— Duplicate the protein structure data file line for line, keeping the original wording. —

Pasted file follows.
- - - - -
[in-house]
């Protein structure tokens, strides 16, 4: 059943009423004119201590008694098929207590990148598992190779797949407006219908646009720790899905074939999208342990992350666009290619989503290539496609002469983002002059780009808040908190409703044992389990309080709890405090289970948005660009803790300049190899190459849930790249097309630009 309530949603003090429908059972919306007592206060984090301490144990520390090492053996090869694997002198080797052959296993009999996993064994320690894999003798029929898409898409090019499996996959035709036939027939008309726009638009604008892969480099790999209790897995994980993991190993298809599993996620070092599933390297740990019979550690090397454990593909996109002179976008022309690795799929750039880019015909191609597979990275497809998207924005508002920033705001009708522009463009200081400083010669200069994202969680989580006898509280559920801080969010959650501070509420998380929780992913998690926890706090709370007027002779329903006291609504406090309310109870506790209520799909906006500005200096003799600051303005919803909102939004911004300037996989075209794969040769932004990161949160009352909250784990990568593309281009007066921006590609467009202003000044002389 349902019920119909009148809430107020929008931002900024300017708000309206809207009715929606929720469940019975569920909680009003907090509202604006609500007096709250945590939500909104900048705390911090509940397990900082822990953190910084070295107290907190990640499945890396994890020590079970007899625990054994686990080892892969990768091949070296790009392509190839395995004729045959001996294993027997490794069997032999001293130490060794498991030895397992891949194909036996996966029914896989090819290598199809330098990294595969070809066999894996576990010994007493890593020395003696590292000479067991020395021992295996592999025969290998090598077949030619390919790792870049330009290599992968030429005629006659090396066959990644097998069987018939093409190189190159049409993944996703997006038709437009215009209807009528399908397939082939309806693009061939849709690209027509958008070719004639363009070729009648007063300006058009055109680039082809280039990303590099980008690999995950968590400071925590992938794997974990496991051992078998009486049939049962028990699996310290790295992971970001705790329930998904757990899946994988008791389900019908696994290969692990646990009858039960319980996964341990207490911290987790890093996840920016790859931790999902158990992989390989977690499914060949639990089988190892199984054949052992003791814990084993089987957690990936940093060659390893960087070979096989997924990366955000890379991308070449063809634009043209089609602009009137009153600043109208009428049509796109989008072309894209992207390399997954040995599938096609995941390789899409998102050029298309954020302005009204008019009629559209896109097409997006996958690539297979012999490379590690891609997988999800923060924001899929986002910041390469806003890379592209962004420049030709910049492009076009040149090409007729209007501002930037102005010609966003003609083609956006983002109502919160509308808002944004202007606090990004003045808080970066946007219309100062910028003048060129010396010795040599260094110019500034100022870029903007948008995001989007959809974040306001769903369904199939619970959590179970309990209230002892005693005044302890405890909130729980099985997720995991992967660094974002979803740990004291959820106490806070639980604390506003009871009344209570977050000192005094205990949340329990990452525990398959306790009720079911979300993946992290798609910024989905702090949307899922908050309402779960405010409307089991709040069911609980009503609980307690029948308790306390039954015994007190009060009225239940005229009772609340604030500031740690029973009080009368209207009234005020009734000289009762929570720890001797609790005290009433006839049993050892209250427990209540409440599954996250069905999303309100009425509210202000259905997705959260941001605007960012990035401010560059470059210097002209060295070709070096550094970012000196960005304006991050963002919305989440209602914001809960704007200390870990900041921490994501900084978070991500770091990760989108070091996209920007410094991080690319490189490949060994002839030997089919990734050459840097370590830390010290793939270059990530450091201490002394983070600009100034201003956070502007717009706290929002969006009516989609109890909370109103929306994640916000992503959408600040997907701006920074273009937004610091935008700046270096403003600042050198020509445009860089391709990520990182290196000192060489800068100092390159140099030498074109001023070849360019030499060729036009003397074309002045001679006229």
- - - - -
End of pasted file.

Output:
[in-house]
């Protein structure tokens, strides 16, 4: 059943009423004119201590008694098929207590990148598992190779797949407006219908646009720790899905074939999208342990992350666009290619989503290539496609002469983002002059780009808040908190409703044992389990309080709890405090289970948005660009803790300049190899190459849930790249097309630009 309530949603003090429908059972919306007592206060984090301490144990520390090492053996090869694997002198080797052959296993009999996993064994320690894999003798029929898409898409090019499996996959035709036939027939008309726009638009604008892969480099790999209790897995994980993991190993298809599993996620070092599933390297740990019979550690090397454990593909996109002179976008022309690795799929750039880019015909191609597979990275497809998207924005508002920033705001009708522009463009200081400083010669200069994202969680989580006898509280559920801080969010959650501070509420998380929780992913998690926890706090709370007027002779329903006291609504406090309310109870506790209520799909906006500005200096003799600051303005919803909102939004911004300037996989075209794969040769932004990161949160009352909250784990990568593309281009007066921006590609467009202003000044002389 349902019920119909009148809430107020929008931002900024300017708000309206809207009715929606929720469940019975569920909680009003907090509202604006609500007096709250945590939500909104900048705390911090509940397990900082822990953190910084070295107290907190990640499945890396994890020590079970007899625990054994686990080892892969990768091949070296790009392509190839395995004729045959001996294993027997490794069997032999001293130490060794498991030895397992891949194909036996996966029914896989090819290598199809330098990294595969070809066999894996576990010994007493890593020395003696590292000479067991020395021992295996592999025969290998090598077949030619390919790792870049330009290599992968030429005629006659090396066959990644097998069987018939093409190189190159049409993944996703997006038709437009215009209807009528399908397939082939309806693009061939849709690209027509958008070719004639363009070729009648007063300006058009055109680039082809280039990303590099980008690999995950968590400071925590992938794997974990496991051992078998009486049939049962028990699996310290790295992971970001705790329930998904757990899946994988008791389900019908696994290969692990646990009858039960319980996964341990207490911290987790890093996840920016790859931790999902158990992989390989977690499914060949639990089988190892199984054949052992003791814990084993089987957690990936940093060659390893960087070979096989997924990366955000890379991308070449063809634009043209089609602009009137009153600043109208009428049509796109989008072309894209992207390399997954040995599938096609995941390789899409998102050029298309954020302005009204008019009629559209896109097409997006996958690539297979012999490379590690891609997988999800923060924001899929986002910041390469806003890379592209962004420049030709910049492009076009040149090409007729209007501002930037102005010609966003003609083609956006983002109502919160509308808002944004202007606090990004003045808080970066946007219309100062910028003048060129010396010795040599260094110019500034100022870029903007948008995001989007959809974040306001769903369904199939619970959590179970309990209230002892005693005044302890405890909130729980099985997720995991992967660094974002979803740990004291959820106490806070639980604390506003009871009344209570977050000192005094205990949340329990990452525990398959306790009720079911979300993946992290798609910024989905702090949307899922908050309402779960405010409307089991709040069911609980009503609980307690029948308790306390039954015994007190009060009225239940005229009772609340604030500031740690029973009080009368209207009234005020009734000289009762929570720890001797609790005290009433006839049993050892209250427990209540409440599954996250069905999303309100009425509210202000259905997705959260941001605007960012990035401010560059470059210097002209060295070709070096550094970012000196960005304006991050963002919305989440209602914001809960704007200390870990900041921490994501900084978070991500770091990760989108070091996209920007410094991080690319490189490949060994002839030997089919990734050459840097370590830390010290793939270059990530450091201490002394983070600009100034201003956070502007717009706290929002969006009516989609109890909370109103929306994640916000992503959408600040997907701006920074273009937004610091935008700046270096403003600042050198020509445009860089391709990520990182290196000192060489800068100092390159140099030498074109001023070849360019030499060729036009003397074309002045001679006229």